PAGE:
Plans to restart later this year took a big blow after news from Argentina.
Tim Vickery’s Notes From South America: Conmebol Handed Significant Blow Over Weekend
Conmebol, the South American Confederation, suffered a blow at the weekend. They had identified the key month in their quest to restart their continental club competitions, the Copa Libertadores and the Sudamericana.
“We believe that if the teams can start training in June,” said director Gonzalo Belloso recently, “then we can play in August. And if we’re able to play in August, then we’ll be able to finish the tournament in its current format.”
The Sudamericana is straight knock out all the way from start to finish, while the Libertadores features eight groups of four, narrowing down to a knock out stage of 16 teams. Just two rounds of group games have so far been played.
“We have faith that the competitions can get going again in August,” said Belloso. There is an element of necessity in this faith. Conmebol are hoping that they can hold on to everything; the same format of its club competitions, the marathon World Cup qualification campaign (which was to have kicked off a month ago) where all ten nations play each other home and away, plus the Copa America shared between Argentina and Colombia, put back a year to June/July 2021.
But if they are unable to start in August, then something will surely have to give.
And over the weekend the Argentine government gave them a huge problem. Anac, the country’s civil aviation agency, announced that there will be no commercial flights until September 1st. Any recognisable format of the Libertadores is obviously dependent on the ten nations of South America having open borders.
Without flights in and out of Argentina there can be no restart.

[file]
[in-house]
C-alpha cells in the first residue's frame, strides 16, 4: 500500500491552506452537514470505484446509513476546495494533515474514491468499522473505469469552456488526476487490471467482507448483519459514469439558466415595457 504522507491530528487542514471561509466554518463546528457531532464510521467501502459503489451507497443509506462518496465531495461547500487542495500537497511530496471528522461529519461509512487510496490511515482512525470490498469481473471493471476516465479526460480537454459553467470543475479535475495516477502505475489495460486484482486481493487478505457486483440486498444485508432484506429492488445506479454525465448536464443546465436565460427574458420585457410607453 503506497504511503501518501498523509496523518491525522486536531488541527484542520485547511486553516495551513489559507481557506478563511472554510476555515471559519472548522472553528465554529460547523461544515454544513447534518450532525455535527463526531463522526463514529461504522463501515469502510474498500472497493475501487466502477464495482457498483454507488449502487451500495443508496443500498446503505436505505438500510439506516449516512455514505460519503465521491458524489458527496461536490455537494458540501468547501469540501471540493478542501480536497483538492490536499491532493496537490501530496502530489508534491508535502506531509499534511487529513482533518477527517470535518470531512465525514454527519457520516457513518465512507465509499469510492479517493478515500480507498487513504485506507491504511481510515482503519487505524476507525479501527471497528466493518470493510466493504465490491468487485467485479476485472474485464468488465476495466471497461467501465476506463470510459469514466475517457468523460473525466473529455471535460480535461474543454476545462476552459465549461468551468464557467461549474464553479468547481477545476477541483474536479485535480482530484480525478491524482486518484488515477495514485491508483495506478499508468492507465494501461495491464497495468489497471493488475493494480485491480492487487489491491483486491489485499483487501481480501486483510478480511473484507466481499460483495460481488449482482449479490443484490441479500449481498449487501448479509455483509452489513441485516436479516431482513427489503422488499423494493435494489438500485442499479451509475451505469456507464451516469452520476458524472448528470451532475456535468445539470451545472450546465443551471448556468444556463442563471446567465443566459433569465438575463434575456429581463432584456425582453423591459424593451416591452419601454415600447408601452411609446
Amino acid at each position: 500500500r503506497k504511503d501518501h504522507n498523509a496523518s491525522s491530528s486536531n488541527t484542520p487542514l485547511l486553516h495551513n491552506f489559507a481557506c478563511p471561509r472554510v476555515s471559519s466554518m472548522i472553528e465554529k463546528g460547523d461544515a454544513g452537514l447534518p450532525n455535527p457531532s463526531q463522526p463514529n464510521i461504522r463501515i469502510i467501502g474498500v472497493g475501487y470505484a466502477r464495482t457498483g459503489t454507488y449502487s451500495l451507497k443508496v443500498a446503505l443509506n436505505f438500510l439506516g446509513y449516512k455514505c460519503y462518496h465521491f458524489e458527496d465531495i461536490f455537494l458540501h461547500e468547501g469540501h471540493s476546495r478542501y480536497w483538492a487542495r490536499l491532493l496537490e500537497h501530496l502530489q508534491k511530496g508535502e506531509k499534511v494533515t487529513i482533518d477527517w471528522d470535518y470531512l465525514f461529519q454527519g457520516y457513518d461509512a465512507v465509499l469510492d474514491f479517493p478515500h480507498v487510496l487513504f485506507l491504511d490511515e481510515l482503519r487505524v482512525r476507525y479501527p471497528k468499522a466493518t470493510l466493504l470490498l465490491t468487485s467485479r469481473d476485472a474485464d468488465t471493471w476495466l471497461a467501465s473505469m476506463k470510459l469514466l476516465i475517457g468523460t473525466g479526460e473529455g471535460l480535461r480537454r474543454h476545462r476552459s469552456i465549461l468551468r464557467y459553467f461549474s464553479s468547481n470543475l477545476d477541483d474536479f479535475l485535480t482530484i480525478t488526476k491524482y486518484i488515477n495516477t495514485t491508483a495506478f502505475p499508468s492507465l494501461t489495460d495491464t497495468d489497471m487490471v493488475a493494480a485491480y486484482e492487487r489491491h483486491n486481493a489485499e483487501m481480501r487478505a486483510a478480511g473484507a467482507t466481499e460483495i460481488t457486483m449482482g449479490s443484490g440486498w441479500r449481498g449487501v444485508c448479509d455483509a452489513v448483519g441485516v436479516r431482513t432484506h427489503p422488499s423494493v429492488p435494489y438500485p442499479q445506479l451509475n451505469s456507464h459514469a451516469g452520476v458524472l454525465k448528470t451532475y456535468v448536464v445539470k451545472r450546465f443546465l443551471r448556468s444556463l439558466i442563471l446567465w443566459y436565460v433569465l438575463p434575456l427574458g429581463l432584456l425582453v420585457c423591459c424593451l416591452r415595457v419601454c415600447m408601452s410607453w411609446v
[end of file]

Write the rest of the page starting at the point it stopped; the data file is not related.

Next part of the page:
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It is just as well, then, that Belloso announced that Conmebol were looking at a number of scenarios and potential calendars. Some creativity will surely be called for – and plenty of delicate negotiation as well.
And it is also just as well that people like Belloso have an input into the decision making process. Now 46, the former striker had a long playing career that took him to Chile, France, Mexico and Paraguay as well as his native Argentina. He was never a star, but a solid journeyman who has picked up plenty of experience along the way.
The fact that former players are now involved can only be positive. One potential problem in the current situation is that football will come back too soon, that the economic pressures to restart and the need of society to be entertained will force the players into needless risks. Another is that with so many games to catch up, players will be forced into a inhumane procession of fixtures that could take a physical toll.
There is an obvious temptation on Conmebol, and other footballing authorities, to try to force three pints into a bottle that can only hold two. People like Gonzalo Belloso, ex-footballers now involved in administration, have a responsibility to ensure that the interests of those who put on the show are not overlooked.
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